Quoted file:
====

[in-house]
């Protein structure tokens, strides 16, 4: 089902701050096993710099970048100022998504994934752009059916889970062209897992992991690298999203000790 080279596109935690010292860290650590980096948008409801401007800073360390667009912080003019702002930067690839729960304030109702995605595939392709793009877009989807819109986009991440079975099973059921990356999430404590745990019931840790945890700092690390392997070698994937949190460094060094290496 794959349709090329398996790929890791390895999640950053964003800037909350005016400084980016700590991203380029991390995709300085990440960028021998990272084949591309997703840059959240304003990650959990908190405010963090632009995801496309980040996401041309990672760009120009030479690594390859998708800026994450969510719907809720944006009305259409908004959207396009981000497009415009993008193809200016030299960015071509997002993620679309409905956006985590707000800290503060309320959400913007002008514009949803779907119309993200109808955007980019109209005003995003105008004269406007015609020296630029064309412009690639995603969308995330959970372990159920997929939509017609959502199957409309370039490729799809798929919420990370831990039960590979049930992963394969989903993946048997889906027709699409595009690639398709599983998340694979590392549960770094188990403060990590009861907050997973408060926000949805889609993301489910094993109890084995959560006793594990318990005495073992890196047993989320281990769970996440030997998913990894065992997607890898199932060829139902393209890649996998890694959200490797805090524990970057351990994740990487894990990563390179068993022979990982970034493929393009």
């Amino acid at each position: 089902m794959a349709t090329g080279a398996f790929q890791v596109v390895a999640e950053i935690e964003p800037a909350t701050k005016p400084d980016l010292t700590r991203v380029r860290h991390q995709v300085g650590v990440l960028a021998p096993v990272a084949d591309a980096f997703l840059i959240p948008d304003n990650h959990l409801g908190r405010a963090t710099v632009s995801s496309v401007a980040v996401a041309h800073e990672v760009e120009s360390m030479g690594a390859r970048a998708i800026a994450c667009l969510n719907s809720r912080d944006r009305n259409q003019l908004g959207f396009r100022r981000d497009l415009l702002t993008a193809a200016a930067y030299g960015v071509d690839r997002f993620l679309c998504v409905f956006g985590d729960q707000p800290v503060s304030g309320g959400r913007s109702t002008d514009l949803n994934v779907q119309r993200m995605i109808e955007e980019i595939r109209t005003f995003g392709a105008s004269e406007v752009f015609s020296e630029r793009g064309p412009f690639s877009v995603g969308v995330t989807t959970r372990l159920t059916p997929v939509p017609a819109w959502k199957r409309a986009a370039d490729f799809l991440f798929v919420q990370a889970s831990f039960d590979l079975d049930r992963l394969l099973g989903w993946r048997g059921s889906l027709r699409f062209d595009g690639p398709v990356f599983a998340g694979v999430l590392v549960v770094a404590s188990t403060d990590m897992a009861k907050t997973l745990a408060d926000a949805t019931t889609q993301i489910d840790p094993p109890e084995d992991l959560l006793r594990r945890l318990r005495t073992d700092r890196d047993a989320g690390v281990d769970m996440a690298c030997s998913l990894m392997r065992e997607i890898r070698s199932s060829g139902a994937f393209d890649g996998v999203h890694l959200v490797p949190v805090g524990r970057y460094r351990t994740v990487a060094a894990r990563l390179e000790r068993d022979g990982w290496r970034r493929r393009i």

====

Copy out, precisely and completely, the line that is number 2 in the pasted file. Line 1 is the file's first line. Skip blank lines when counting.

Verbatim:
């Protein structure tokens, strides 16, 4: 089902701050096993710099970048100022998504994934752009059916889970062209897992992991690298999203000790 080279596109935690010292860290650590980096948008409801401007800073360390667009912080003019702002930067690839729960304030109702995605595939392709793009877009989807819109986009991440079975099973059921990356999430404590745990019931840790945890700092690390392997070698994937949190460094060094290496 794959349709090329398996790929890791390895999640950053964003800037909350005016400084980016700590991203380029991390995709300085990440960028021998990272084949591309997703840059959240304003990650959990908190405010963090632009995801496309980040996401041309990672760009120009030479690594390859998708800026994450969510719907809720944006009305259409908004959207396009981000497009415009993008193809200016030299960015071509997002993620679309409905956006985590707000800290503060309320959400913007002008514009949803779907119309993200109808955007980019109209005003995003105008004269406007015609020296630029064309412009690639995603969308995330959970372990159920997929939509017609959502199957409309370039490729799809798929919420990370831990039960590979049930992963394969989903993946048997889906027709699409595009690639398709599983998340694979590392549960770094188990403060990590009861907050997973408060926000949805889609993301489910094993109890084995959560006793594990318990005495073992890196047993989320281990769970996440030997998913990894065992997607890898199932060829139902393209890649996998890694959200490797805090524990970057351990994740990487894990990563390179068993022979990982970034493929393009």